|Facilitation of a tropical seagrass by a chemosymbiotic bivalve increases with environmental stress|Chin, D.W.; de Fouw, J; van der Heide, T.; Cahill, B.V.; Katcher, K.; Paul, V.J.; Campbell, J.E.; Peterson, B.J. (2021). Facilitation of a tropical seagrass by a chemosymbiotic bivalve increases with environmental stress. J. Ecol. 109(1): 204-217. https://doi.org/10.1111/1365-2745.13462
In: Journal of Ecology. British Ecological Society: Oxford. ISSN 0022-0477; e-ISSN 1365-2745, meer
coastal ecosystems; context dependence; facilitation; lucinid bivalves; positive species interactions; seagrass; sediment sulphide; Thalassia testudinum
|Auteurs|| || Top |
- Chin, D.W.
- de Fouw, J, meer
- van der Heide, T., meer
- Cahill, B.V.
- Katcher, K.
- Paul, V.J.
- Campbell, J.E.
- Peterson, B.J.
1. Facilitation of foundation species is critical to the structure, function and persistence of ecosystems. Understanding the dependence of the strength of this facilitation on environmental conditions is important for informed ecosystem management and for predicting the impacts of global change. In coastal seagrass habitats, chemosymbiotic lucinid bivalves can facilitate seagrasses by decreasing potentially toxic levels of sulphide in sediment porewater. However, variation in the strength of lucinid–seagrass facilitation with environmental context has not been experimentally investigated.
2. We tested the hypothesis that the presence of the tiger lucine Codakia orbicularis becomes more important to the growth and survival of the seagrass Thalassia testudinum under decreased light availability and increased sulphide stress. In a mesocosm experiment, we reduced average ambient‐light to T. testudinum by 64% and/or increased sediment porewater sulphide concentrations by ~200% and comparedgrowth and tissue chemistry of T. testudinum with and without C. orbicularis.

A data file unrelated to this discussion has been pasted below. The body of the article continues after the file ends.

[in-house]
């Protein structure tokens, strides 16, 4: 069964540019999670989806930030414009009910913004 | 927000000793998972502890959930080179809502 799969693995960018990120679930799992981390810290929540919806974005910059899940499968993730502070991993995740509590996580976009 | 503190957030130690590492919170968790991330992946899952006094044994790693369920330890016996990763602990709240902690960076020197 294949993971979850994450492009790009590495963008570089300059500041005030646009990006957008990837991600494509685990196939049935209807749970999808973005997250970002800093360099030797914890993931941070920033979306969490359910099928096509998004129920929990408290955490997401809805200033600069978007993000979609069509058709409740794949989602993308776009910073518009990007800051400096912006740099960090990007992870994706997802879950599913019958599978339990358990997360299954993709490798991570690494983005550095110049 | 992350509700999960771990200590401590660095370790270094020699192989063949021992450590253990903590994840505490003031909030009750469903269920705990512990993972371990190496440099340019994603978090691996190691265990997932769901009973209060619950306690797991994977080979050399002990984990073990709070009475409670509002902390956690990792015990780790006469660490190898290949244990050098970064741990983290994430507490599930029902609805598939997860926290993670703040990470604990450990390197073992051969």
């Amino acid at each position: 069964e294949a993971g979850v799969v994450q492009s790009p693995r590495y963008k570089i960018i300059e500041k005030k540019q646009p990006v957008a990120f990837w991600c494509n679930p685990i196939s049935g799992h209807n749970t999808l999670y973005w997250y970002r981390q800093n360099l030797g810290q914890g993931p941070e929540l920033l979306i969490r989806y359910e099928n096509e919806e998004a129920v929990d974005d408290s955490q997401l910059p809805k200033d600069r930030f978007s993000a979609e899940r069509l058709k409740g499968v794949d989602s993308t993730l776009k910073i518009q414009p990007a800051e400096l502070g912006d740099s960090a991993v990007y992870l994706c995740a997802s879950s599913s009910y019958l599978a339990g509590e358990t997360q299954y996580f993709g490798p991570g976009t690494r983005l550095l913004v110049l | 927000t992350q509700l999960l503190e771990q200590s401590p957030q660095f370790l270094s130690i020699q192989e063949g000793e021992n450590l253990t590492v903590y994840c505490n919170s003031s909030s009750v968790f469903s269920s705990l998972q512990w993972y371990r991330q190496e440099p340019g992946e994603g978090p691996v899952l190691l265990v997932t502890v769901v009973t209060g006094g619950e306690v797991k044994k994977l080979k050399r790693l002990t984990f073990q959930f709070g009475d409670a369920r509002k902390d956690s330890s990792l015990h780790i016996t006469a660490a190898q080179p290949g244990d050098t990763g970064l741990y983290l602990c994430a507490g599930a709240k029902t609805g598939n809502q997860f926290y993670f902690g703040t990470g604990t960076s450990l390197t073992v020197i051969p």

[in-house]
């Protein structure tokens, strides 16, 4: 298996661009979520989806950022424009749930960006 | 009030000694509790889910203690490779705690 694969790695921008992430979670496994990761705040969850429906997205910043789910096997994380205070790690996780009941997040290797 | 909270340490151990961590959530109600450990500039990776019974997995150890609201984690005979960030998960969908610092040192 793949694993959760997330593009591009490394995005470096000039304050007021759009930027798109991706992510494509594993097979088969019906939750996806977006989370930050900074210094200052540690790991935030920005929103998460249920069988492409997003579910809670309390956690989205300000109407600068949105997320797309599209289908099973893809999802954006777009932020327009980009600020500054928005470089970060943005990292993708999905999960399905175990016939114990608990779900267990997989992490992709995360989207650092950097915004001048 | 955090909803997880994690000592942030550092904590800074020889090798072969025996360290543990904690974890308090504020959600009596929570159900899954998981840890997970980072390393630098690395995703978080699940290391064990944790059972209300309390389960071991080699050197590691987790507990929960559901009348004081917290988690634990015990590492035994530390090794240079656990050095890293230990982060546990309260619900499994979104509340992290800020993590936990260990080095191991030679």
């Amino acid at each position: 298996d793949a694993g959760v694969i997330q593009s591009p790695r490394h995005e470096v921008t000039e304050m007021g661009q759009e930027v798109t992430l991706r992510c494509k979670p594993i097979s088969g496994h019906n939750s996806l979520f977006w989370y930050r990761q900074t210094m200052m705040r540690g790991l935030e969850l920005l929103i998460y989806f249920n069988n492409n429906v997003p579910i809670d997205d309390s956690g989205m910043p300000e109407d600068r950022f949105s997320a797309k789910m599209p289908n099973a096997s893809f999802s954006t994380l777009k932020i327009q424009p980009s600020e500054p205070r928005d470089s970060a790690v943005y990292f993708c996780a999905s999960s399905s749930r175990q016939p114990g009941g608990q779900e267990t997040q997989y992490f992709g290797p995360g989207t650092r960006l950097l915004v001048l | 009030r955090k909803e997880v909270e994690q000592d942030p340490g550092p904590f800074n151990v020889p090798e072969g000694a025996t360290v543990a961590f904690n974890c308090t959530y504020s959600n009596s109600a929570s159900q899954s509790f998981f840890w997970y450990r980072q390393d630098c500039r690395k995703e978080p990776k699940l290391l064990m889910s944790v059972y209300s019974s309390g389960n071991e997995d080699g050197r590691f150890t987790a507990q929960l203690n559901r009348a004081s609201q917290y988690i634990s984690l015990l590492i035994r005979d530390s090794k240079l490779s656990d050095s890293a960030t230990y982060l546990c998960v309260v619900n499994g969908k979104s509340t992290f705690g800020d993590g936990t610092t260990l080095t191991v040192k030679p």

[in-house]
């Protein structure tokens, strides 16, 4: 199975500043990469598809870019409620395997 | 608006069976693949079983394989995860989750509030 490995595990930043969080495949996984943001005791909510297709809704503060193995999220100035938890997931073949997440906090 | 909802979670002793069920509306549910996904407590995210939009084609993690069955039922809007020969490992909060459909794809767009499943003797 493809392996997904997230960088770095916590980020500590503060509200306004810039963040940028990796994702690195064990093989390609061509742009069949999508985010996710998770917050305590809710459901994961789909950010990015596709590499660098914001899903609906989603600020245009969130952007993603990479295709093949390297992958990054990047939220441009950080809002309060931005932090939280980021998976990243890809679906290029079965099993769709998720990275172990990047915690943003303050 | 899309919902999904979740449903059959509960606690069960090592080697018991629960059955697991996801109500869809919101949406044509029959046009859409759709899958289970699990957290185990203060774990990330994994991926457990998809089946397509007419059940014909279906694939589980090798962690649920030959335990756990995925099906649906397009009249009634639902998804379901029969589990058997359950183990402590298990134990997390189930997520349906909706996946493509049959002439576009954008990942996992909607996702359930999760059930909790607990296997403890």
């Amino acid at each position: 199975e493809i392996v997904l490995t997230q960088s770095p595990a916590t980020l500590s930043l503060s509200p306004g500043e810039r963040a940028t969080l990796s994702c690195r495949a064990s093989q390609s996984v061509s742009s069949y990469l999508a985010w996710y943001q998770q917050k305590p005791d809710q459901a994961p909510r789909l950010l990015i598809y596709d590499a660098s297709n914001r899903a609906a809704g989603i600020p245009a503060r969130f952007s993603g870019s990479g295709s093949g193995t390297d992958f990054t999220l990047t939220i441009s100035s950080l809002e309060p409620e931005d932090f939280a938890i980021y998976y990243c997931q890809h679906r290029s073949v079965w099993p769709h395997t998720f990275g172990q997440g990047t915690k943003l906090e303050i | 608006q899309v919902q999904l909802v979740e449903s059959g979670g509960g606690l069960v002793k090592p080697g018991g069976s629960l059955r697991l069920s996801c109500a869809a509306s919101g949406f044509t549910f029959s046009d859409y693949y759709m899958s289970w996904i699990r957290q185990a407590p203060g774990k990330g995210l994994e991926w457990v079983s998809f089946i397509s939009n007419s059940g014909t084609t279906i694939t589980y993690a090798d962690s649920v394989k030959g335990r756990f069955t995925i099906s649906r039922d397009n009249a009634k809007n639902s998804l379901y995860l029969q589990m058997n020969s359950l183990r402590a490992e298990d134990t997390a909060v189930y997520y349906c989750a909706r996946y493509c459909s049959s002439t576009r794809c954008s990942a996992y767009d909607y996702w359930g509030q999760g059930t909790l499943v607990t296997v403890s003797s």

3. We found that T. testudinum was better able to maintain growthunder shading and sulphide stress when C. orbicularis was present. C. orbicularis strongly decreased sediment porewater sulphide, an effect that minimized sulphur build‐up in seagrass tissue and was likely achieved through bioirrigation as well as chemoautotrophy. The relative effects of C. orbicularis on T. testudinum growth were strongest in the presence of environmental stressors.
4. Synthesis. The strength of lucinid–seagrass facilitation increases under environmental conditions that hinder the ability of seagrass to detoxify sulphide. Our results provide evidence of a potential mechanism by which the spatiotemporal association between lucinids and seagrasses is maintained and support the incorporation of interspecific facilitation into conservation and restoration strategies for foundation species in the face of increasing anthropogenic impact and global change.